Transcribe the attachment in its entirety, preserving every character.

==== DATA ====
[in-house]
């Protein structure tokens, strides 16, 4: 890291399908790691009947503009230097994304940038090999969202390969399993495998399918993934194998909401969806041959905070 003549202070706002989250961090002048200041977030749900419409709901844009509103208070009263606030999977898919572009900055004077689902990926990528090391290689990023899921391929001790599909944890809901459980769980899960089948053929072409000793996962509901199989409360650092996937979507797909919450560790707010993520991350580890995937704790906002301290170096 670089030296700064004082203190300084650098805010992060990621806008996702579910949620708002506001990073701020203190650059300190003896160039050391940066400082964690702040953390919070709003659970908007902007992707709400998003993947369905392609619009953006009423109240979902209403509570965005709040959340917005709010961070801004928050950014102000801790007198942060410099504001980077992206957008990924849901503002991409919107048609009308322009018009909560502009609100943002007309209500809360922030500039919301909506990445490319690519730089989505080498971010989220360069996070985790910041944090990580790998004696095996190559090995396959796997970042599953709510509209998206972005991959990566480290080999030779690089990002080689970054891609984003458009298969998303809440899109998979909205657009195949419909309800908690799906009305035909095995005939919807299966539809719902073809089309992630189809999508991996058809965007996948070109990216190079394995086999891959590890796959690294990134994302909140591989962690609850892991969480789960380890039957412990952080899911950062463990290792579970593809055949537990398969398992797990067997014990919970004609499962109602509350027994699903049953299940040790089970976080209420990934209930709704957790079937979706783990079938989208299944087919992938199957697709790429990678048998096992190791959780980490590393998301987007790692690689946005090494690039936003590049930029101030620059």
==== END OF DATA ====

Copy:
[in-house]
């Protein structure tokens, strides 16, 4: 890291399908790691009947503009230097994304940038090999969202390969399993495998399918993934194998909401969806041959905070 003549202070706002989250961090002048200041977030749900419409709901844009509103208070009263606030999977898919572009900055004077689902990926990528090391290689990023899921391929001790599909944890809901459980769980899960089948053929072409000793996962509901199989409360650092996937979507797909919450560790707010993520991350580890995937704790906002301290170096 670089030296700064004082203190300084650098805010992060990621806008996702579910949620708002506001990073701020203190650059300190003896160039050391940066400082964690702040953390919070709003659970908007902007992707709400998003993947369905392609619009953006009423109240979902209403509570965005709040959340917005709010961070801004928050950014102000801790007198942060410099504001980077992206957008990924849901503002991409919107048609009308322009018009909560502009609100943002007309209500809360922030500039919301909506990445490319690519730089989505080498971010989220360069996070985790910041944090990580790998004696095996190559090995396959796997970042599953709510509209998206972005991959990566480290080999030779690089990002080689970054891609984003458009298969998303809440899109998979909205657009195949419909309800908690799906009305035909095995005939919807299966539809719902073809089309992630189809999508991996058809965007996948070109990216190079394995086999891959590890796959690294990134994302909140591989962690609850892991969480789960380890039957412990952080899911950062463990290792579970593809055949537990398969398992797990067997014990919970004609499962109602509350027994699903049953299940040790089970976080209420990934209930709704957790079937979706783990079938989208299944087919992938199957697709790429990678048998096992190791959780980490590393998301987007790692690689946005090494690039936003590049930029101030620059």